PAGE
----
Both these themes dominate much of the score. Ivan’s Theme gets significant airplay in “Ivan Puts on a Good Show,” the wonderfully joyous “Arriving at the Forest,” and “Life Returns to Normal,” while Julia’s Theme recurs with beautiful and welcome frequency in “Ivan Remembers,” the inquisitive “Are You a Monkey,” and the gorgeous “Ivan’s Story,” which features a striking harp element. In between all these are numerous passages for light strings, pizzicato effects, dancing pianos, magical chimes, effortlessly elegant woodwinds, and some classical touches that seem to contain waltz rhythms; it’s all very lovely, but as I said earlier may come across as perhaps a little too twee and cute for listeners more attuned to Armstrong’s darker, more serious writing. Having said that, some of the textures in these parts of the score have more than a hint of James Horner to them; at different times I was reminded of scores like Cocoon, House of Cards, The Journey of Natty Gann, and The Spitfire Grill, none of which have anything to do with the actual narrative themes of this score, but have a similar sense of welcoming warmth. This probably explains why I am drawn to them so much.

A sprightly, wonderfully optimistic string motif for Ruby the Baby Elephant is introduced in “Ruby’s Arrival” and revisited in subsequent cues such as “Ruby’s First Show,” and the nimble and charming “Ruby Performs”. Her presence is the catalyst for change in the story, and it is perhaps appropriate that her music is a somewhat bombastic intrusion that shakes up the order of things with a new sense of vigorous and upbeat transformation. Elsewhere, the choral writing in “Stella Leaves” is just gorgeous, a moment of heartfelt emotion that is keenly felt. There’s also some striking tension and drama in cues like “Mack and Ruby” and “Mack Trains Ruby,” which use string tremolos to capture the antagonistic relationship that develops between the pair.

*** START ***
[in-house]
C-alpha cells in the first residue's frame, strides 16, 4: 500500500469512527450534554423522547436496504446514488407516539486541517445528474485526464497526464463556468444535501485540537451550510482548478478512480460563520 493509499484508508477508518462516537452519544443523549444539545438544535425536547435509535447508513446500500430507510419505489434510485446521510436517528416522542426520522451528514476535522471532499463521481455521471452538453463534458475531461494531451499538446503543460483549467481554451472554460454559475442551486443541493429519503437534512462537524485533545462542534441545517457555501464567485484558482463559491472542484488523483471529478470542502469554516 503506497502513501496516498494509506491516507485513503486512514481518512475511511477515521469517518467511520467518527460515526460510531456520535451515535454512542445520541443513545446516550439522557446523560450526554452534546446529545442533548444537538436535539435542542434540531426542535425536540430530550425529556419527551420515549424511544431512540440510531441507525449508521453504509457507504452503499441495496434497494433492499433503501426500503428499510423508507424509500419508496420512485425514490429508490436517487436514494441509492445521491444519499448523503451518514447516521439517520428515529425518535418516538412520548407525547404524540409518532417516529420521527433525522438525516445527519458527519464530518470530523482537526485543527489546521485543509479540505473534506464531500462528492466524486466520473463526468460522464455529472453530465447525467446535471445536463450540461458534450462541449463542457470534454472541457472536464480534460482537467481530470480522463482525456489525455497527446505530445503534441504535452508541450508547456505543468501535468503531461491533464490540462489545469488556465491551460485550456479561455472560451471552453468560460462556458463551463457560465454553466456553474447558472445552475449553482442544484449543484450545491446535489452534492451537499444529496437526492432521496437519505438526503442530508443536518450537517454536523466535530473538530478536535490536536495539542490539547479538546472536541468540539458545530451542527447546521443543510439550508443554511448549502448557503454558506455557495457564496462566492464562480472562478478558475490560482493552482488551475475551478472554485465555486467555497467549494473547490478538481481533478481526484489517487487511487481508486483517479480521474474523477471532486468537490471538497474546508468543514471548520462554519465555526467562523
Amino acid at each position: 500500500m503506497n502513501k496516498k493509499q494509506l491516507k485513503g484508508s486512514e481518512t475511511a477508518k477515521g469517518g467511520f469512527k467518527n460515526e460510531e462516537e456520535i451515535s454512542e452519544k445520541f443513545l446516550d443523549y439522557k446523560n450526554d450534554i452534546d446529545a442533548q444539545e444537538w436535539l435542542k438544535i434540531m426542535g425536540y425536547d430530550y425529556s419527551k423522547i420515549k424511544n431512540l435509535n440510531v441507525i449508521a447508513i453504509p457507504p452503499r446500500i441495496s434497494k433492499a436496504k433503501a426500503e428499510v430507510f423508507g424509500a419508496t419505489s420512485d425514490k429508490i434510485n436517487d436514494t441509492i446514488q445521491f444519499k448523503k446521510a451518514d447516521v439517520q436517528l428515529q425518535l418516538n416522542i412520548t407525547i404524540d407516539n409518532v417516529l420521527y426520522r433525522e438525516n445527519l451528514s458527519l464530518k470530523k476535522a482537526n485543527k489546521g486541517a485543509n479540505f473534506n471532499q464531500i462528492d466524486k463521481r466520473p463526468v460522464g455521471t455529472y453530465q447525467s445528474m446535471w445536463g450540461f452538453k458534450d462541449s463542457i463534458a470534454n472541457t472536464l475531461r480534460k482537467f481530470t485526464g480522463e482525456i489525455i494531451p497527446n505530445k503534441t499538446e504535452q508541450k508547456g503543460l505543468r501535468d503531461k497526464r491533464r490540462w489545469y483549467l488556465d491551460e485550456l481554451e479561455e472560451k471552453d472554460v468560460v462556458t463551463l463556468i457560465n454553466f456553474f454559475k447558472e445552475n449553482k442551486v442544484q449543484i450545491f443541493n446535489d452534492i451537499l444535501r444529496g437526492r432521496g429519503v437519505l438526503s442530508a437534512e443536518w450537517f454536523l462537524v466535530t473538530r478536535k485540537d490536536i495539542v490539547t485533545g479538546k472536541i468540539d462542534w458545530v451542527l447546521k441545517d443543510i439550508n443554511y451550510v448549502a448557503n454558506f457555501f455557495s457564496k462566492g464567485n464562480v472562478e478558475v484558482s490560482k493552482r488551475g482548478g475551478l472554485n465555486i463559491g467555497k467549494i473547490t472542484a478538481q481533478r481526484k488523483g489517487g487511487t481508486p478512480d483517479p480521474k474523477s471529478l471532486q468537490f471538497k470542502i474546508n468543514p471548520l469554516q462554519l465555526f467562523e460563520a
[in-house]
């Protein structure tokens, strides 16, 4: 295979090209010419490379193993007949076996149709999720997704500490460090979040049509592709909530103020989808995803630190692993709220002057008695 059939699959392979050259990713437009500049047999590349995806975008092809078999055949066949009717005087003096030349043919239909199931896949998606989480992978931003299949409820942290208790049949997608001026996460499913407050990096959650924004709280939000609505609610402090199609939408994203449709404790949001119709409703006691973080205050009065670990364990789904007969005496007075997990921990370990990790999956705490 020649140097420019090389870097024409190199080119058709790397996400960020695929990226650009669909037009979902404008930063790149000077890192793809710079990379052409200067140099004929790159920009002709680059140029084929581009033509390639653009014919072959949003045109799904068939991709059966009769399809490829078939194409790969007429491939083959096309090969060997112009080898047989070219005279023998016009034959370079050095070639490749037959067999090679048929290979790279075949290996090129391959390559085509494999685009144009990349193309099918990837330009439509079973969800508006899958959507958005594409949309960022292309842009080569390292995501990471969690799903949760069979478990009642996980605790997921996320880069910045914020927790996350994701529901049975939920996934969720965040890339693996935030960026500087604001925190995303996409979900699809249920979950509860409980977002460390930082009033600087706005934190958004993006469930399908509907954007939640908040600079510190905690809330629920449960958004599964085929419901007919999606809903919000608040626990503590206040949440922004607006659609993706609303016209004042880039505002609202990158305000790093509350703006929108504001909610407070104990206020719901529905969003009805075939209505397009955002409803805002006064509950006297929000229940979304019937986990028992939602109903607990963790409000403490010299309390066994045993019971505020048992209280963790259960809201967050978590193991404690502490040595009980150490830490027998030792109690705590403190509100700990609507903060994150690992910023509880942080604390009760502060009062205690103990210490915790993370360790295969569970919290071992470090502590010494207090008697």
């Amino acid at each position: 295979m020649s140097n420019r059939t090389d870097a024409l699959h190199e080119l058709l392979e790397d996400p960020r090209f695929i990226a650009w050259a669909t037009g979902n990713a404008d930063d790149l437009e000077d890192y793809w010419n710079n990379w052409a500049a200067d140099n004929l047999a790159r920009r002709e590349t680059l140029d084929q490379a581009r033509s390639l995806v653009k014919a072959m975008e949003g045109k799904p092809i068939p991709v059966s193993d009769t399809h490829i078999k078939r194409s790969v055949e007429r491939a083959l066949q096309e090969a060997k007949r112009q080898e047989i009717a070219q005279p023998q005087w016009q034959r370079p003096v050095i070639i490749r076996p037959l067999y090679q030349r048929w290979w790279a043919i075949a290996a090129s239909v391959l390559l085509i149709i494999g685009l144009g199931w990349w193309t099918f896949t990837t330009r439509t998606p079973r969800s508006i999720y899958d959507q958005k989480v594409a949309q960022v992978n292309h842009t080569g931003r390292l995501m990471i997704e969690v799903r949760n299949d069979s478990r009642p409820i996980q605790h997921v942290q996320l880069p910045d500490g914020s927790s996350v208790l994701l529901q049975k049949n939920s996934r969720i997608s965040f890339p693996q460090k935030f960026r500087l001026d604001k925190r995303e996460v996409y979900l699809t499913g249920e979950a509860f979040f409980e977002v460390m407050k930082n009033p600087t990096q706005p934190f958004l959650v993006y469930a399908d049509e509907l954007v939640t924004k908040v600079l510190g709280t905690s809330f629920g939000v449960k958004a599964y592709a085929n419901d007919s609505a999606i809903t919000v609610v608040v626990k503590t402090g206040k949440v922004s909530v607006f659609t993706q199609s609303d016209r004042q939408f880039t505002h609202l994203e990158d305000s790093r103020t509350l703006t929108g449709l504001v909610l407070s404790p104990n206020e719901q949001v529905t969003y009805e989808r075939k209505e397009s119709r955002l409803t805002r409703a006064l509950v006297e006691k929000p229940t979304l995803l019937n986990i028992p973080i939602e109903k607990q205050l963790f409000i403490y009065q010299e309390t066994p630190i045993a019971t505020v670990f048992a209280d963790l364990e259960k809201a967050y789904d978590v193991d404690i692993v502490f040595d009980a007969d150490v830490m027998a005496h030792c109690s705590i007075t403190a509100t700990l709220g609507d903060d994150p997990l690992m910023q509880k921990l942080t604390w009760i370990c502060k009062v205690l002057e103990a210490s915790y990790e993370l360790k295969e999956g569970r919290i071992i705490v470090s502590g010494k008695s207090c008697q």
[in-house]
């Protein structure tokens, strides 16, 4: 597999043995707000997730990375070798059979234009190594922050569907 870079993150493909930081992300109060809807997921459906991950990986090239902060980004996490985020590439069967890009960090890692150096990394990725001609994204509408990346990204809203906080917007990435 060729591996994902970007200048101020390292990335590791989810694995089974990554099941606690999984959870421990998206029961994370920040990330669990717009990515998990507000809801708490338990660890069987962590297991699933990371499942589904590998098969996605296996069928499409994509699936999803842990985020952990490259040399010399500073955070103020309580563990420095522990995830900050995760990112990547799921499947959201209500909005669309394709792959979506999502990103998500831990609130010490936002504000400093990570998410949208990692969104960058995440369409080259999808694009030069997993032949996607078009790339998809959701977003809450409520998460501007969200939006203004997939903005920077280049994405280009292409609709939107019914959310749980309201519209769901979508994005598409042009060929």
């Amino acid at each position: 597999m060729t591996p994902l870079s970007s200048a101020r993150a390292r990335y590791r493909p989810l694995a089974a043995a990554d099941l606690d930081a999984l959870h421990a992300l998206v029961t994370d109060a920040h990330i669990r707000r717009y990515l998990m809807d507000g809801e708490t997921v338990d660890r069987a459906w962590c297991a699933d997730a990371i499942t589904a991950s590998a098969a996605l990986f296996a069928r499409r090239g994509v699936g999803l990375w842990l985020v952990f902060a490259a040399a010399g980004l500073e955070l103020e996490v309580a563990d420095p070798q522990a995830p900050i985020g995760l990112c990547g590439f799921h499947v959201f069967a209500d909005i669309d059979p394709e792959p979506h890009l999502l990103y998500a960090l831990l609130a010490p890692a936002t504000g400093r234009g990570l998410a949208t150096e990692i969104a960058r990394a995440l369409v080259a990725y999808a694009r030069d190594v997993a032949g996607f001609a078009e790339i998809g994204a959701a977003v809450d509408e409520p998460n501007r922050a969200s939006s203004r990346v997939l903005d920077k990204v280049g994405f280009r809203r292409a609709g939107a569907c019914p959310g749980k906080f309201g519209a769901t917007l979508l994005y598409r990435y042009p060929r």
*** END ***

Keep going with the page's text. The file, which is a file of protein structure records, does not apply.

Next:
However, where the score really shines for me are in the moments where Armstrong references Ivan’s African heritage and breaks out his jungle drums. In the last few moments of the aforementioned “Ivan Puts on a Good Show,” and in later cues such as “Ivan’s Memories” and the intense and dramatic “Ivan’s Capture,” Armstrong channels scores like Jerry Goldsmith’s The Ghost and the Darkness and Congo by turning to light tribal rhythms, chanted vocals, and a more open and wide-ranging sound in the orchestra. This is a call from Ivan’s home, his longing to return, and his memories of his life before the mall, unlocked by Julia’s love and Ruby’s youthful exuberance.

The true emotional high points of the score come towards the end of the album, and include such super cues as “Ivan’s Painting Revealed,” “Ivan Discusses His Plan,” and “Reflections of Ivan,” where the strings and voices simply soar. The stunning statements of Ivan’s Theme in “Ivan Is Set Free” are bittersweet and laced with longing, but also proud and majestic, and feature some of the most prominent brass writing in the entire score. The conclusive “Ivan Orchestral Suite” is a wonderful summation of the most important ideas, and ends Armstrong’s part on a high.